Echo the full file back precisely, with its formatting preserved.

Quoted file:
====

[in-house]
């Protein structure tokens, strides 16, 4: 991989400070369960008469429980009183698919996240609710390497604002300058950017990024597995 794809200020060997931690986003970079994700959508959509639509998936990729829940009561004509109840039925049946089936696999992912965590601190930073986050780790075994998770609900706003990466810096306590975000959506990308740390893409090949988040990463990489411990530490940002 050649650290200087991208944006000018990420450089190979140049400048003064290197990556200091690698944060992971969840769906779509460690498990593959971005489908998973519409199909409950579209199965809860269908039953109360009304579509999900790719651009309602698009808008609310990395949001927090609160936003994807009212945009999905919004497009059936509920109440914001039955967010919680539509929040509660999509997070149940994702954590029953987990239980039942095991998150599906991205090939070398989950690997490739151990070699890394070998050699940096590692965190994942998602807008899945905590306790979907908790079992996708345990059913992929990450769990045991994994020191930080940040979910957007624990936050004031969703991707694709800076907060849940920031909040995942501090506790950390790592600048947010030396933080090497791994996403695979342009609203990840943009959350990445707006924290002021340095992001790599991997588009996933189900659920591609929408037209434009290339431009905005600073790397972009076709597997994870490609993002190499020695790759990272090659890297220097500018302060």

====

[in-house]
């Protein structure tokens, strides 16, 4: 991989400070369960008469429980009183698919996240609710390497604002300058950017990024597995 794809200020060997931690986003970079994700959508959509639509998936990729829940009561004509109840039925049946089936696999992912965590601190930073986050780790075994998770609900706003990466810096306590975000959506990308740390893409090949988040990463990489411990530490940002 050649650290200087991208944006000018990420450089190979140049400048003064290197990556200091690698944060992971969840769906779509460690498990593959971005489908998973519409199909409950579209199965809860269908039953109360009304579509999900790719651009309602698009808008609310990395949001927090609160936003994807009212945009999905919004497009059936509920109440914001039955967010919680539509929040509660999509997070149940994702954590029953987990239980039942095991998150599906991205090939070398989950690997490739151990070699890394070998050699940096590692965190994942998602807008899945905590306790979907908790079992996708345990059913992929990450769990045991994994020191930080940040979910957007624990936050004031969703991707694709800076907060849940920031909040995942501090506790950390790592600048947010030396933080090497791994996403695979342009609203990840943009959350990445707006924290002021340095992001790599991997588009996933189900659920591609929408037209434009290339431009905005600073790397972009076709597997994870490609993002190499020695790759990272090659890297220097500018302060």